Chapter 12 – Yeller Butt
I was cooking dinner tonight and maybe it was the home cut french fries I was making that dragged out this memory. The smell. The taste. Something pulled this night out of the back of my mind and slammed it on the table in front of me. These times I hadn’t thought about in a long long time…
Yeller Butt is dying. I know this because I know what death is and I’m six years old and my own father has died only weeks prior. I’m six years old and I know very well what death is and how it feels and how it tastes and how the taste might never really leave your mouth once you’ve tasted it. So when I look at Yeller Butt and I see the foam on his lips and the beads of sweat around his ears at the base of his mane and when I see his eyes roll ominously back in their sockets I know that he is beginning to die. He is giving it all up. I know this.
And I watch John struggle to save him. I see the desperation in his eyes. In his posture. Radiating off his very body. I see him fighting to save this horse that he must love. Maybe I don’t know if he loves this horse. Maybe he just owns it and he doesn’t want to lose the value. I don’t know. But I see him fighting. Fighting like I’ve never seen before. And I feel helpless. I’m six years old and what can I do. Standing there on the mossy tundra in the twilight gloom and the soft August rain. What can I possibly do?
I can’t remember how this started. I can’t remember how Yeller Butt got stuck. How could this have happened? There are so many sharp memories. Sharp and clear like they were yesterday. And there are so many blank spots. So many holes. And all of it feels like it could all slip away into the fog of time and age and be gone forever more. If I don’t write this then who will? I know that answer. I know it very well. No one will. There is no one else but me to write these things that happened. No one else. My brother Andy was barely a year old and no doubt remembers none of this. I can see his cherub red checks and his big brown eyes peeking over my mothers shoulder as he sits in the pack on her back. And he won’t have remembered any of this and I haven’t spoken to him in nearly a decade and I’m not sure when I will again. Andy is a heroin addict now and he’s in jail. I don’t know when I’ll speak to him again.
I don’t know if David remembers this. I doubt he does because he was only four. He doesn’t remember our father or his death and so I doubt he remembers the time Yeller Butt got stuck in quicksand. I’d love to ask him. I’d love to talk to David about these things and these times and what he remembers and what he doesn’t. But I can’t. I can’t talk to him about any of this. David had an accident a few years ago and his brain was damaged and he can no longer speak. And I’d give about anything to talk to my brother David about these things. I’d give about anything. But I can’t.
Mike and Cherri and Monte left sometime in July. It must have been July. It wasn’t much before dad was killed. It was a shift. Safety was gone. Sanctuary was gone. I could no longer creep over to their teepee and squat by the fire and wait for Mikey to offer me some redhots or chocolates or other goodies from the depths of some darkened leather pouch. I can still hear Mikey’s voice. “You’re always welcome at my campfire Benny.” I miss him still and dammit if I don’t need to go see that man. I do. I really do.
But they left sometime in July and then I woke up to that red ribbon and that little cluster of bolts and washers and my mother saying we needed to go for a walk and then everything changed forever. I don’t remember much after that except the feeling in the air. That somber feeling that death leaves in its wake and I know it must not have been long before we left Horse Pasture. I remember that litter of puppies running around and the runt that I was fond of and even named but I can’t remember his name now. I can’t remember that little puppies name. But I remember the morning we left and it was clear and bright and crisp like the coming fall and John took all the puppies into the brush by the creek and when he came out they didn’t come with him and he never said anything and we just rode away, mom and my two little brothers on the wagon and John on Yeller Butt leading and me on Derwurd with the teepee poles strapped to his sides bringing up the rear. Hombre and the other dogs roaming free all around. Before long it started raining and I missed that little runt of a puppy. And I missed my father too but he was already buried somewhere far away that I wouldn’t see for over three decades.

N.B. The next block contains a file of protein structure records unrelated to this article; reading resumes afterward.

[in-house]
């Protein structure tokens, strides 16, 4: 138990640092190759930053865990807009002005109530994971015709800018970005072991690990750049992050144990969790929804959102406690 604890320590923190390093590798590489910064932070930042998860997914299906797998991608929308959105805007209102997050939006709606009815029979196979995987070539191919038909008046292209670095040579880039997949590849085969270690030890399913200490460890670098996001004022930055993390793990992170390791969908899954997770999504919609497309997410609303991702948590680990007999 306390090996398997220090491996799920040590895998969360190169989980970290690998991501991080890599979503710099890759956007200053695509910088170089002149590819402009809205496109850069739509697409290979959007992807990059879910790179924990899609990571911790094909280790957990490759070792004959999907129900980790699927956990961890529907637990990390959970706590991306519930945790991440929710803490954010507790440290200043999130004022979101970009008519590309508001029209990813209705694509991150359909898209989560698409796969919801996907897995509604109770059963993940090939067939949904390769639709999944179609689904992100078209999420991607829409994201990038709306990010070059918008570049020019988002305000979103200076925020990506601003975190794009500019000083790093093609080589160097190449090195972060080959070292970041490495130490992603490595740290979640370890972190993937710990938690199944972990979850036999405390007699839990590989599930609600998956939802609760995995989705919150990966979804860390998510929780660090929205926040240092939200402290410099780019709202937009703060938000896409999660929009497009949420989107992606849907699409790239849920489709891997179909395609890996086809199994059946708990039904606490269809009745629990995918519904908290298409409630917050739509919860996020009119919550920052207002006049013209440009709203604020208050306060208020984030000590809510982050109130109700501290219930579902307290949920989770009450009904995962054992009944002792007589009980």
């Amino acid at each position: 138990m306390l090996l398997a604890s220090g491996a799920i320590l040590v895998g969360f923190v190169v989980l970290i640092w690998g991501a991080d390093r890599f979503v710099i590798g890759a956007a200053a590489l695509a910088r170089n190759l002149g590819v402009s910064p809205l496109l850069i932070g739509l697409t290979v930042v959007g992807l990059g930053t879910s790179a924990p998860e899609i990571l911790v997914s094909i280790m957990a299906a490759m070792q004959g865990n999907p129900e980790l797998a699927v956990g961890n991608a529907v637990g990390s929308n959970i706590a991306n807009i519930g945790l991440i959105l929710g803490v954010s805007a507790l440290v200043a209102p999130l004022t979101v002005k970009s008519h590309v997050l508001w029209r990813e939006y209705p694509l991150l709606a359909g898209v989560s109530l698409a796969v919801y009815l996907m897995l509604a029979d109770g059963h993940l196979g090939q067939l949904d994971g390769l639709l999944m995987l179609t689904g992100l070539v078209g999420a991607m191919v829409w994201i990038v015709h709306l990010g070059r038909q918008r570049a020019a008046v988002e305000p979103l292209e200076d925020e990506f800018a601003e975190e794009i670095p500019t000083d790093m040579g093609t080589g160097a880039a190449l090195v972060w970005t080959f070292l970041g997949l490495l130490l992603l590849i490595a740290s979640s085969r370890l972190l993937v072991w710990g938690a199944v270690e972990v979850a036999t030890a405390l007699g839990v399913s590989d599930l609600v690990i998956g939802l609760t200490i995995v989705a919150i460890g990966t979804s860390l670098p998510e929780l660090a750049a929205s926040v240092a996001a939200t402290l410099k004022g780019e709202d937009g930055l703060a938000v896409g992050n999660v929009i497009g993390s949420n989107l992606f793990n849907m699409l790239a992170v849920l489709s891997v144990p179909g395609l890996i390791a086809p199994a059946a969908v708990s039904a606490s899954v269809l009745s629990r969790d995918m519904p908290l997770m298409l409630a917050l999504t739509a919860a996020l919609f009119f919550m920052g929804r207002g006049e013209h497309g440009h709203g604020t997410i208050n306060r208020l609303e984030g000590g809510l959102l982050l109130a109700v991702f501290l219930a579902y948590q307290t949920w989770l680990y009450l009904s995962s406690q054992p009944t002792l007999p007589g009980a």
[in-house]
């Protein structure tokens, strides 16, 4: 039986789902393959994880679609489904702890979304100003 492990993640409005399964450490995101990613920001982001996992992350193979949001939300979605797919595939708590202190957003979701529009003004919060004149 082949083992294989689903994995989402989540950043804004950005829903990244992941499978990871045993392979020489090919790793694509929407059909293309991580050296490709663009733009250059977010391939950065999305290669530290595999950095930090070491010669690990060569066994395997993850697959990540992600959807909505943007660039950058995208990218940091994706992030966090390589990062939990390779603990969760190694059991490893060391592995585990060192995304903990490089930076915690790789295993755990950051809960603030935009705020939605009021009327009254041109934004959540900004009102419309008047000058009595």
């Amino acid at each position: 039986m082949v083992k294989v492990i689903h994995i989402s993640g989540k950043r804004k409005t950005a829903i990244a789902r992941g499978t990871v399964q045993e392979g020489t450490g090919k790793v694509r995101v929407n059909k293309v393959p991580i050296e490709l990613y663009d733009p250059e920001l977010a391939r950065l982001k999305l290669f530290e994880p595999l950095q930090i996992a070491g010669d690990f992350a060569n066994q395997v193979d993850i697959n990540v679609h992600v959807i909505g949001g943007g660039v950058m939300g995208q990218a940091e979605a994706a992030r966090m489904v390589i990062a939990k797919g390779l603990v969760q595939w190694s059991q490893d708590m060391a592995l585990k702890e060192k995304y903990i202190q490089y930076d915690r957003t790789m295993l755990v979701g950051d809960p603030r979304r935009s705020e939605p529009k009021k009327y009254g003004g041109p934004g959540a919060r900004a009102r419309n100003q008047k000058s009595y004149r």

I remember Flat Crick and the fossils but thats all I remember of the way out until Yeller Butt was stuck in the quicksand. We came all that way, days, maybe more than a week. Crossed rivers and creeks and over the Horn Mountains, our little caravan. And here within sight of the highway and Yeller Butt is stuck in the mud and dying. And giving up on life. Eyes rolled back in his head. John fighting with a halter leader tied around a runt of a spruce tree and another rope around Yellers hind quarters. Pulling like mad. Pulling in vain. Soft fall rain. Maybe it will freeze this night. I can’t do anything to help. My mother can’t do anything to help except take care of the three little boys. She takes us over to Eureka Lodge and we sit in a booth. Muddy and wet and I remember the smell and the hamburger we share and I remember the taste of those home cut fries. I feel rich eating those fries after a whole summer in the mountains and sleeping on the ground on caribou hides. I feel rich even though somewhere out there in the dark and the rain Yeller Butt must be dying.
At some point John staggers in and he’s muddy and wet and looks exhausted. But he looks relieved and somehow at peace and somehow he’s gotten Yeller Butt out of the quicksand and saved him. And I’m pretty sure I remember this correctly. But who really knows. It was so long ago. So so long ago.